JULY 2018

JULY 2018
One Hundred Years Later, Same Message. 1916 - 2017


Sunday, September 23, 2012


I marvel at the ability of the human mind to see connections where none exist. Its a talent we share with many predators. Frogs see nothing but flies. Cats see parakeets floating amongst dust motes in the dark. And in 1971 an 83 year old Baptist preacher named Elvy Edison Callaway saw the garden of Eden on a bluff above the Apalachicola River, in Florida's panhandle. Elvy's 99 page tome - “In The Beginning: The Four Greatest Recorded Events of This Earth” - swung between “loving pastoral contemplations, and theories one might expect to find written on the walls of an asylum,” as Jeremy (J.D.) Swartz noted on his blog (Here). In his book Elvy observed the Florida river had four heads, just as did the river running through the biblical paradise. He also proclaimed that the rare Torrey tree, found in the beautiful Alum Bluff State Park, was in fact the gopher wood, from which Noah had built his ark. All this and more, the lawyer turned preacher saw floating in the shadows above the Apalachicola.
Imagine what Elvy could have made of the morality play enacted on July 15, 1788, when Congress requested that Georgia cede her “vacant territories” west of the Apalachicola River to the nation. It was for the good of the nation, and since in exchange the national government would assume Georgia's war debt, good for Georgia too. But the Georgia politicians said “no thanks”, choosing instead to reach for the false profits of the Yazoo lands. And with that the brash young state of Georgia made partners with the 18th century venture capitalists like Patrick Henry, and left the Garden of Eden far behind.
Now, in truth, Patrick Henry had never been much of a business man. When he was 18, in 1755, the “indolent, dreamy (and) procrastinating...ill-dressed young man” impulsively married the equally impetus, plump and buxom Sarah "Sallie" Shelton. Her father owned the Hanover Tavern, amongst other things, and after a few months as a barkeep, Patrick decided on a career which would not require so much physical labor. With only six weeks of study he passed the Virginia bar. The parents of the bride and the groom were so thrilled, they set the fecund couple up with some land and slaves – an instant entrance into Virginia's planter class. It was the perfect foundation for a politician. But, alas, Patrick would be short of money his whole life. Which is part of why it is assumed he formed the Virginia Yazoo company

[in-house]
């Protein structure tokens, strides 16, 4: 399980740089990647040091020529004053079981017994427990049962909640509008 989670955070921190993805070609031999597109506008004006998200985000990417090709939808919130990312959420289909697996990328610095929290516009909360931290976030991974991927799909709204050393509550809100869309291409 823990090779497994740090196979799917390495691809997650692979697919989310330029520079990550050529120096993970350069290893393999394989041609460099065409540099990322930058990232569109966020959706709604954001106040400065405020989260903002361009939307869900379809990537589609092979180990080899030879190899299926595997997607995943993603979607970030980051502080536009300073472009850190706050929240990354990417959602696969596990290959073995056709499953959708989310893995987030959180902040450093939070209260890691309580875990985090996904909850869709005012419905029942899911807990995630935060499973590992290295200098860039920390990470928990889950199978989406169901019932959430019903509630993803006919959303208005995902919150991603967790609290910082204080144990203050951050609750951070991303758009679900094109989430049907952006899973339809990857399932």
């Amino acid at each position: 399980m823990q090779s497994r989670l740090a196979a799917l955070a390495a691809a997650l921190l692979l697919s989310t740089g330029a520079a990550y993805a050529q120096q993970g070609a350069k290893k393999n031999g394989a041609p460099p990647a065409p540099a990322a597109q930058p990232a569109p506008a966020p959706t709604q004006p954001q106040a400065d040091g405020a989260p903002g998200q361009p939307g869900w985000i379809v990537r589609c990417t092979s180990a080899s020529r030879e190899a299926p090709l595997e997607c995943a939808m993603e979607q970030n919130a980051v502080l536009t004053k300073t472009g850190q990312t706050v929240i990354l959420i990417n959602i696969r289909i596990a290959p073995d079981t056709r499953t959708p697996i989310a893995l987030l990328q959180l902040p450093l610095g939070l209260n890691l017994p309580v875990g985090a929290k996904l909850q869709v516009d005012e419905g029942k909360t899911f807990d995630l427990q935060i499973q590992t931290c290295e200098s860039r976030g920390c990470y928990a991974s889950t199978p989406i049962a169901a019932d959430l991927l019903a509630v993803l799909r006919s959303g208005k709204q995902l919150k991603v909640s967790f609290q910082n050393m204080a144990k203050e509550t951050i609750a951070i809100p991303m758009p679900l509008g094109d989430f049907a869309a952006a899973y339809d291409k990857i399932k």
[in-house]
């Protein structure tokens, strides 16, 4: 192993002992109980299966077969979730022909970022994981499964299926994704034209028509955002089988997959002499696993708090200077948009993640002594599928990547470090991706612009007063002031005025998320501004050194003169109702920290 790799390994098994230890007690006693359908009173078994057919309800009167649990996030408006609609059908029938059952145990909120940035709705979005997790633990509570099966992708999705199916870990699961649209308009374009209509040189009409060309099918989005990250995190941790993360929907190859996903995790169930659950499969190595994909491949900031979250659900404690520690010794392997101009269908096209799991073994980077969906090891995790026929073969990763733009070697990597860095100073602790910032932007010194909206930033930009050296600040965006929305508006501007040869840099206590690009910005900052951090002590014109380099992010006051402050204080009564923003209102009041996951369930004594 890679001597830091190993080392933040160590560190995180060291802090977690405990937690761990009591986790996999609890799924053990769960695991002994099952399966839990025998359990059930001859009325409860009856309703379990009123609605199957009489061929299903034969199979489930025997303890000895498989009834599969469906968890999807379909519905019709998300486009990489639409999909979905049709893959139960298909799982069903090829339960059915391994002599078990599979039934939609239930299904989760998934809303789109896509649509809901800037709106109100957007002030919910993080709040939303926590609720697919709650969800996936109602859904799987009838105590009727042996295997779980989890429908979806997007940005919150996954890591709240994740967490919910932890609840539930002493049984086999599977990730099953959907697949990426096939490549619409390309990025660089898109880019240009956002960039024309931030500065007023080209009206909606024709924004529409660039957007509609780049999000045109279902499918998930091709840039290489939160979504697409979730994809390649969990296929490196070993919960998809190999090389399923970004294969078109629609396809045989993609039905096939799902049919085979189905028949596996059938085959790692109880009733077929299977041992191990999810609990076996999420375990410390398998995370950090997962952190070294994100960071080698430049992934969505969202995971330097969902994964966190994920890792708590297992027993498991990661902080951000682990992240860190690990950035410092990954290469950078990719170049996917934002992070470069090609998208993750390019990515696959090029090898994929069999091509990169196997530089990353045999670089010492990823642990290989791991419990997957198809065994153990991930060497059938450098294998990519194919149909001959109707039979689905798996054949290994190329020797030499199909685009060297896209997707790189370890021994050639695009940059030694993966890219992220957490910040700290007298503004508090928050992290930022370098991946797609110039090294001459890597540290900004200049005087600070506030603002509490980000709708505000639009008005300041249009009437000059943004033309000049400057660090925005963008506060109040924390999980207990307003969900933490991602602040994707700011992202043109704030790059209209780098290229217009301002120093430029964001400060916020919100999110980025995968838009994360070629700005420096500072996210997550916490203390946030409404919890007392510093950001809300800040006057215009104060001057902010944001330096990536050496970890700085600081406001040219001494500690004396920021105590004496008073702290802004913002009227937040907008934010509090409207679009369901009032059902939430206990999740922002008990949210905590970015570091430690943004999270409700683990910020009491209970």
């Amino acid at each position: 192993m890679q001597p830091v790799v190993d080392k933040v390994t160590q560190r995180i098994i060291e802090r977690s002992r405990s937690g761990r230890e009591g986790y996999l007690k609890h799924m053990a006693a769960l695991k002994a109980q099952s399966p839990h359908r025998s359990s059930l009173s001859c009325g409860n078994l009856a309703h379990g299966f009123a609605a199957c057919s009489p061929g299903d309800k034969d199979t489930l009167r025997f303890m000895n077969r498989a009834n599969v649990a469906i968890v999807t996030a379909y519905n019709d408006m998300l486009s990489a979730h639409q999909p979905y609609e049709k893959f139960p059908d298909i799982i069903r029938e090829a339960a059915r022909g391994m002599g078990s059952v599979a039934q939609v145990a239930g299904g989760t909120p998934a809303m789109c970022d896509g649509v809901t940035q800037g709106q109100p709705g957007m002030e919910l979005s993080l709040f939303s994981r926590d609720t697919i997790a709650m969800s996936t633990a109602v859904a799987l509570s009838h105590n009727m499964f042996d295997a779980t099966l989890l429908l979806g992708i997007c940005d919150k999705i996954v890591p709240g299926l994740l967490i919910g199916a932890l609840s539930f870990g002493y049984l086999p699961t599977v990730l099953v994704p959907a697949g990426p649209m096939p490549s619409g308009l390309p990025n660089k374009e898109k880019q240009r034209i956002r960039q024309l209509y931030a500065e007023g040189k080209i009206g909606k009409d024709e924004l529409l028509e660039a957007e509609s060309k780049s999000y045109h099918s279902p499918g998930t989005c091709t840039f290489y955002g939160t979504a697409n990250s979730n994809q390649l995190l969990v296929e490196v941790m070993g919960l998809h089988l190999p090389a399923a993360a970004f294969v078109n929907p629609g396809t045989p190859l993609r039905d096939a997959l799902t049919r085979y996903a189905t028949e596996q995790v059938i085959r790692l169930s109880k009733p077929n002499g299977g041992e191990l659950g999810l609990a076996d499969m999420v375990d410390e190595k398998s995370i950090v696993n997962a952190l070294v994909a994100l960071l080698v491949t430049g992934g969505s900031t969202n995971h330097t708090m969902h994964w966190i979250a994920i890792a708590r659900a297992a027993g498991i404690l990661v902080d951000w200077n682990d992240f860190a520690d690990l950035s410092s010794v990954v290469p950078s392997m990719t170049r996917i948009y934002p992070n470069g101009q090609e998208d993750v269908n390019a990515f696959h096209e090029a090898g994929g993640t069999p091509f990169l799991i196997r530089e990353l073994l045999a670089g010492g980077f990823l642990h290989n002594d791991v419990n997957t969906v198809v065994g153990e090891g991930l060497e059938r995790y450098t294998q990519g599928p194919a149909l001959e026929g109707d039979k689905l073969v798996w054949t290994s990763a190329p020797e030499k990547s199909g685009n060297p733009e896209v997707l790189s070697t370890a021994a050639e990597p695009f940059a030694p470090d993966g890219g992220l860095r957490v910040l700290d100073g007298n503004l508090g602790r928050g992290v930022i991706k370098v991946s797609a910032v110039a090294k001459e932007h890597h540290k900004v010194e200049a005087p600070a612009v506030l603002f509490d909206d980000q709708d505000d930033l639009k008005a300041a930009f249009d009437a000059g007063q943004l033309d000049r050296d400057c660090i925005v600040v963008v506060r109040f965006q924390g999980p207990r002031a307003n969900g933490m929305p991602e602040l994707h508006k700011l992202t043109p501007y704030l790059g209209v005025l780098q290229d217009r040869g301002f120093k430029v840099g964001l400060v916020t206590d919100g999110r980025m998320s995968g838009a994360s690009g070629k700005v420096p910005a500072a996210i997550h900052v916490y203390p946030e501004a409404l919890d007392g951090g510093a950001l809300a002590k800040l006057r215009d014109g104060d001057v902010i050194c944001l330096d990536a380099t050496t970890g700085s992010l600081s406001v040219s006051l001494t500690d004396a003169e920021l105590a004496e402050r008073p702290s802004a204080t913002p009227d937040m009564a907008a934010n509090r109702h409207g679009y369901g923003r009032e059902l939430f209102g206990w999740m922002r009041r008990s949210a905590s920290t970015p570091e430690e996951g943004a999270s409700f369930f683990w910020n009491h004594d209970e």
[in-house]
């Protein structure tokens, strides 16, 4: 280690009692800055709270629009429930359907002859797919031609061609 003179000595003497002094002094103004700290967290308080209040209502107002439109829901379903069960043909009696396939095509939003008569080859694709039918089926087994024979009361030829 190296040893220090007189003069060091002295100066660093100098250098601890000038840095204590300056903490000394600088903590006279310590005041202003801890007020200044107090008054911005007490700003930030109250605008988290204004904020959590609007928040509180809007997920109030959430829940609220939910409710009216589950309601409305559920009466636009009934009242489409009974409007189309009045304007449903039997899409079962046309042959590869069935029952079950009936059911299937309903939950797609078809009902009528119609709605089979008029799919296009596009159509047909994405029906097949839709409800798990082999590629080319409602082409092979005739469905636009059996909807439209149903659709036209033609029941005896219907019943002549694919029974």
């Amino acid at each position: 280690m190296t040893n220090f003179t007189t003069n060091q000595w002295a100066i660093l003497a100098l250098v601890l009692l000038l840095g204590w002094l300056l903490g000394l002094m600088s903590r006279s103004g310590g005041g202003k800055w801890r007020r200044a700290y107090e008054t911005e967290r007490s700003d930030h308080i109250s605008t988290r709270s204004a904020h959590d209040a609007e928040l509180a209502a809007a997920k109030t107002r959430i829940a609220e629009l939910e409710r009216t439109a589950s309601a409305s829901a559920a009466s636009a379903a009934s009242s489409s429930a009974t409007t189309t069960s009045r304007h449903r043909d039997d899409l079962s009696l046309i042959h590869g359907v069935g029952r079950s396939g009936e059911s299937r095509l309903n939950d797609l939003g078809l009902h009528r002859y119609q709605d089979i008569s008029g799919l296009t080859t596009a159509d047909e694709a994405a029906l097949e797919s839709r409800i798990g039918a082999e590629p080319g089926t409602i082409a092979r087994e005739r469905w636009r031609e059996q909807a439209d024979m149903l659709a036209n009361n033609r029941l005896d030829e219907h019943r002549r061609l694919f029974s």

The 53 year old Patrick Henry assembled a slightly odd group of investors. At 53, droll and humorless, Paul Carrington was a long time member of the Virginia House of Burgesses, and a judge of the Court of Appeals. At barely 30 years old, Abraham Venerable was an up-and-comer in Virginia society, while 50 year old Francis Watkins was the clerk for the local courts. None of them were national figures. But the key investor, in fact the man I suspect was the actual brains and force behind the Virginia Yazoo enterprise was David Ross, who had already assembled 100,000 acres in Virginia, buying up plantations and farms abandoned by loyalists during and after the revolution. He was also owned 211,417 acres of Kentucky, and several thousand more in what would become Tennessee (claimed by North Carolina). He was, by any measurement, a very rich man and amazingly, for the time, he was Scottish.
See, the middle of the 18th century was a bad time to be a Scotsman. First came the battle of Culloden in April of 1746, in which Bonnie Prince Charlie, the last Stuart to claim the Scottish crown, was crushed by the army of King George II of England. This was quickly followed by punishment for the rebellion - the Highland Clearances, the “disarming act” and the outlawing the clans wearing their tarters.  Scotland was under the royal lash, and David Ross's family had been at the core of the rebellion. As a younger son he stood to inherit nothing from his father's now looted estates. So in the middle of the 1750's he joined the horde of Scots emigrating to the American colonies.